Google faces backlash after showing Kannada ‘ugliest language of India’

Bengaluru: Google on Thursday landed in a soup after a search on its portal showed south-Indian language Kannada as the ‘ugliest language in India’.

The Search result sparked an outrage among the Kannadigas, with the Karnataka government threatening to issue a legal notice to the company.

Minister for Kannada, Culture and Forest in Karnataka, Aravind Limbavali, took to Twitter earlier on Thursday and highlighted the controversy, demanding an apology from Google.

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“Kannada language has a history of its own, having come into existence as many as 2,500 years ago! It has been the pride of Kannadigas all through these two-and-a-half millennia. If Kannada is now called ugliest language in India, it is merely an attempt by Google to insult this pride of Kannadigas,” he said in the tweet.

Bengaluru Central MP, C.A. Mohan, also shared a screenshot of the Google Search engine showing Karnataka as ‘ugliest language in India’.

Mohan said Karnataka is home to the great Vijayanagara empire and the Kannada language has a rich heritage, a glorious legacy and a unique culture.

“One of the world’s oldest languages, Kannada had great scholars who wrote epics much before Geoffrey Chaucer was born in the 14th century. Apologise @GoogleIndia,” he tweeted.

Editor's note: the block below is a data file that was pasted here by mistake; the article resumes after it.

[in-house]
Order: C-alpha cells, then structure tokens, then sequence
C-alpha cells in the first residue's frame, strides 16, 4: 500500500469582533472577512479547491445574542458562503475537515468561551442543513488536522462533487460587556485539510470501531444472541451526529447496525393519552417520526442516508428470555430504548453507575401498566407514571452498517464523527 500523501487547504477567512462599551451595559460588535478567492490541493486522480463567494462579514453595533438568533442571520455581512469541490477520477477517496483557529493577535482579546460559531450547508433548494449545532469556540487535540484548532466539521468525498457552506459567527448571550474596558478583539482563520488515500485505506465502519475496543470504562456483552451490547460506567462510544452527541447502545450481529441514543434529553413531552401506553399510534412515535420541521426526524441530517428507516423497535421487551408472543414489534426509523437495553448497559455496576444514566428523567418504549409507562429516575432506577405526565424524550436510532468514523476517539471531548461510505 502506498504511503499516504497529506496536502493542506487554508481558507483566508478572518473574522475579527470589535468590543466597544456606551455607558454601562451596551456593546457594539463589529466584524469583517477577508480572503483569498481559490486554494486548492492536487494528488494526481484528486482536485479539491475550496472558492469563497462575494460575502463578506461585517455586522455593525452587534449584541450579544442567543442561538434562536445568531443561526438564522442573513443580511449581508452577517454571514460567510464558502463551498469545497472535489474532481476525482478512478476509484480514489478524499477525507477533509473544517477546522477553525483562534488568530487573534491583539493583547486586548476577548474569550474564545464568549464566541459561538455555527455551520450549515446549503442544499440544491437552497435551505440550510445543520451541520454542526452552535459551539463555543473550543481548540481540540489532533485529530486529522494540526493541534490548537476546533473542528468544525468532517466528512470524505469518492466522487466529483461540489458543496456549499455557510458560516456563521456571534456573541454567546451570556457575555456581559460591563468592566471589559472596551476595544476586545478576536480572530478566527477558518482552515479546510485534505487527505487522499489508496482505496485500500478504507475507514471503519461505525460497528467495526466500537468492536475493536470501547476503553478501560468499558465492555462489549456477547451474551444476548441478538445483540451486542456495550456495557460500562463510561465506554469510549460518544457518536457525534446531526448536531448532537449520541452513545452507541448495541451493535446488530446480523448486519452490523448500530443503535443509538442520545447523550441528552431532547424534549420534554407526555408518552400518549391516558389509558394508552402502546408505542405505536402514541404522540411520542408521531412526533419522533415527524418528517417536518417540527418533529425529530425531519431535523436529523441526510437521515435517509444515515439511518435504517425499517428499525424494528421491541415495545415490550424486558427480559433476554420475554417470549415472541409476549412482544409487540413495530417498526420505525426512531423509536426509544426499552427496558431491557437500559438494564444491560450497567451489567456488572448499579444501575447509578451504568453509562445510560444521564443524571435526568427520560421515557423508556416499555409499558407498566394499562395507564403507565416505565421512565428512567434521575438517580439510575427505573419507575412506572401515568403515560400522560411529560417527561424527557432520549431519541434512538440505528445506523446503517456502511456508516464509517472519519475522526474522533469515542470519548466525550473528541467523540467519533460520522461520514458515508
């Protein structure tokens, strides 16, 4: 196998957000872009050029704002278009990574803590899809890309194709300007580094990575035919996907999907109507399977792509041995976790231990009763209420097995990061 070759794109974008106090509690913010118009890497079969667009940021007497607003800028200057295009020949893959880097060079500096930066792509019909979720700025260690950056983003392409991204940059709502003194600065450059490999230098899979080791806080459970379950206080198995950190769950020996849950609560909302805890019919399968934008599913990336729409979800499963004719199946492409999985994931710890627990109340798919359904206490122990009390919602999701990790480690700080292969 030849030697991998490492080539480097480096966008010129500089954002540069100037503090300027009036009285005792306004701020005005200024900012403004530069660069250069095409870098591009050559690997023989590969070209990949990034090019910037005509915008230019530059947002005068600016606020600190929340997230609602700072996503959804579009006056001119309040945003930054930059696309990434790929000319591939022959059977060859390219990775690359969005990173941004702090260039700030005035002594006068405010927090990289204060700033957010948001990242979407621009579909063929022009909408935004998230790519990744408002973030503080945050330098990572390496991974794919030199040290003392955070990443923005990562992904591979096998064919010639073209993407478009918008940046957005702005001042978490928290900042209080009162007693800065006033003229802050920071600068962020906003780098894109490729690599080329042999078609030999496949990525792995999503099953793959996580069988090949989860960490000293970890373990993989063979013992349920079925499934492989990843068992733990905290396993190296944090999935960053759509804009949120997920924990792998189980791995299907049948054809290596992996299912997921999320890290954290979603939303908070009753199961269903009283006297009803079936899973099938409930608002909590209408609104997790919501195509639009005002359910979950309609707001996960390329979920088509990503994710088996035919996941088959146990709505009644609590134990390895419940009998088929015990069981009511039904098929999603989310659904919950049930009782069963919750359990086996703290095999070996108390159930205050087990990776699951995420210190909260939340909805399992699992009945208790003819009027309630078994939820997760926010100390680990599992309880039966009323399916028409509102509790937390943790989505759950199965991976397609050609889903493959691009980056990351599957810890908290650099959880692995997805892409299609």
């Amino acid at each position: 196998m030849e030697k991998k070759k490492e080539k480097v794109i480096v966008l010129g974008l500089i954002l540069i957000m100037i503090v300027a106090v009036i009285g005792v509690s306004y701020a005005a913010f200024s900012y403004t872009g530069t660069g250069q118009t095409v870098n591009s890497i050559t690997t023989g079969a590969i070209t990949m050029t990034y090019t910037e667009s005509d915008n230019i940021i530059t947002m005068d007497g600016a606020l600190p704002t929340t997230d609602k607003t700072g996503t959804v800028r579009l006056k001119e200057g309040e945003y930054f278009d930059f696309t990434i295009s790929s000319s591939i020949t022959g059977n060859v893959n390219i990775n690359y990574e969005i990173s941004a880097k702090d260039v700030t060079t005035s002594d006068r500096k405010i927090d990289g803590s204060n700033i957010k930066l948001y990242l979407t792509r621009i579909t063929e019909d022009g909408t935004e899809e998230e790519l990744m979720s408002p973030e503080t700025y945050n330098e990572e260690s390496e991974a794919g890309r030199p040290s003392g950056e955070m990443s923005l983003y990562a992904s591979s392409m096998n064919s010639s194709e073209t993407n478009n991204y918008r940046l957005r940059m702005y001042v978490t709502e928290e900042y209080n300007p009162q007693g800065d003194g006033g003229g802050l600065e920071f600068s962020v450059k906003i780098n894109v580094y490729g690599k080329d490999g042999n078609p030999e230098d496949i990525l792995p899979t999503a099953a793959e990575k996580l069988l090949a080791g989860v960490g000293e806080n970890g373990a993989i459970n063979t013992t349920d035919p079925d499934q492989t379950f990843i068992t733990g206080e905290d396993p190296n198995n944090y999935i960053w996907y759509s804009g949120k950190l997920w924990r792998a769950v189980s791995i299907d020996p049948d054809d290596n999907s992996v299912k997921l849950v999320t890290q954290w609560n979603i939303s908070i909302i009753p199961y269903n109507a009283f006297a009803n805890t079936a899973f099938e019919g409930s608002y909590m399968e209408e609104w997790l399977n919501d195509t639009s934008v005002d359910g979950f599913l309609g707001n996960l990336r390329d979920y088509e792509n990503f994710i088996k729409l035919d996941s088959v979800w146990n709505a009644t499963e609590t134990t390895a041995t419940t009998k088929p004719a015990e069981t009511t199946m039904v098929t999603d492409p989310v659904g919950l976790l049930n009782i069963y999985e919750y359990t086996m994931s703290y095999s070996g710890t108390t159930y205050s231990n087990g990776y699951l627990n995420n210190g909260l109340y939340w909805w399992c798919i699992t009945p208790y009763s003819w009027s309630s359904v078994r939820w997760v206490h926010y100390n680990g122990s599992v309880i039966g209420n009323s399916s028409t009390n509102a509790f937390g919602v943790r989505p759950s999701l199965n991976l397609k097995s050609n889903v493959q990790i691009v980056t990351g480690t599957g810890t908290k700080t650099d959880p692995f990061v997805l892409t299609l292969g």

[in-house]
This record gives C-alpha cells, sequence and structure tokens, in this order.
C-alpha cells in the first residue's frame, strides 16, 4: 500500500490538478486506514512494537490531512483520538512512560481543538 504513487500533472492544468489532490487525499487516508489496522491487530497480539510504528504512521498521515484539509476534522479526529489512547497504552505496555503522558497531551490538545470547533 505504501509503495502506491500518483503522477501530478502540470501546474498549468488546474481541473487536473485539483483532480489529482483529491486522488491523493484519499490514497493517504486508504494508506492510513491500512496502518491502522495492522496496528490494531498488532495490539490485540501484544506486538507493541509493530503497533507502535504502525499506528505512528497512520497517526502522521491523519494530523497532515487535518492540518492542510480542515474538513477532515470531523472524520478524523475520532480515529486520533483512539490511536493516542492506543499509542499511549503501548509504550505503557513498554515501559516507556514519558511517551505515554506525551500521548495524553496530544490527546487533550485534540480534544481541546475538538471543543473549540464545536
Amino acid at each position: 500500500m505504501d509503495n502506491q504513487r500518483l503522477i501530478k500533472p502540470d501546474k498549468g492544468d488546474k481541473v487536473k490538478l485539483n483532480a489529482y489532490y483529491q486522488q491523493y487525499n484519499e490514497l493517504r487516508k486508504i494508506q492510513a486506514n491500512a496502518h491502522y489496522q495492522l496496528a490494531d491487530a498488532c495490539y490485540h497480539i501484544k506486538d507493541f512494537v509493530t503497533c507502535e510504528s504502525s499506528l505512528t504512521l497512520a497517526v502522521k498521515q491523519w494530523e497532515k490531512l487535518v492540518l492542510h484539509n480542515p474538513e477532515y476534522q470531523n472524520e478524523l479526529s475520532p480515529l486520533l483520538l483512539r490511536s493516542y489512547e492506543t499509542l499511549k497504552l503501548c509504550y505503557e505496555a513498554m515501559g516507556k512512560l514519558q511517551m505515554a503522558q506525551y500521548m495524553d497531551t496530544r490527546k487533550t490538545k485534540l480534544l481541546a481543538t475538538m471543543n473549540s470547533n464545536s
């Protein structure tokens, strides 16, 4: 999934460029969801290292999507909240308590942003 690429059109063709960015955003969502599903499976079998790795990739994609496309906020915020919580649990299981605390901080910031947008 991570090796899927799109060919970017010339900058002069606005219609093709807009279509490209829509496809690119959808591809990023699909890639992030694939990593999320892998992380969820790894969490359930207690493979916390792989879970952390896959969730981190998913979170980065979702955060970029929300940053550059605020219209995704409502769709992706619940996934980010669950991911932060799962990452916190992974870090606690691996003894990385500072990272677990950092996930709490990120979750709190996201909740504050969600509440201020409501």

After Mohan’s screenshot went viral on Twitter, social media platforms were filled with outrage, demanding an unconditional apology from the tech giant as well as removal of any such offensive content associated with any language, including Kannada.

Janata Dal (S) strongman H.D. Kumaraswamy also lashed out at Google and sought to know why Google “behaves in an irresponsible manner” when it comes to the language.

Kannadigas across the country went on to trend their love for Kannada, calling it #QueenOfAllLanguages.

After the backlash, Google not only removed the result from its platform but also issued an unconditional apology.

“We apologise for the misunderstanding and hurting any sentiments. Search isn’t always perfect. Sometimes, the way content is described on the Internet can yield surprising results to specific queries,” a Google India spokesperson told IANS.

“We know this is not ideal, but we take swift corrective action when we are made aware of an issue and are continually working to improve our algorithms. Naturally, these are not reflective of the opinions of Google, and we apologize for the misunderstanding and hurting any sentiments,” the company spokesperson added.

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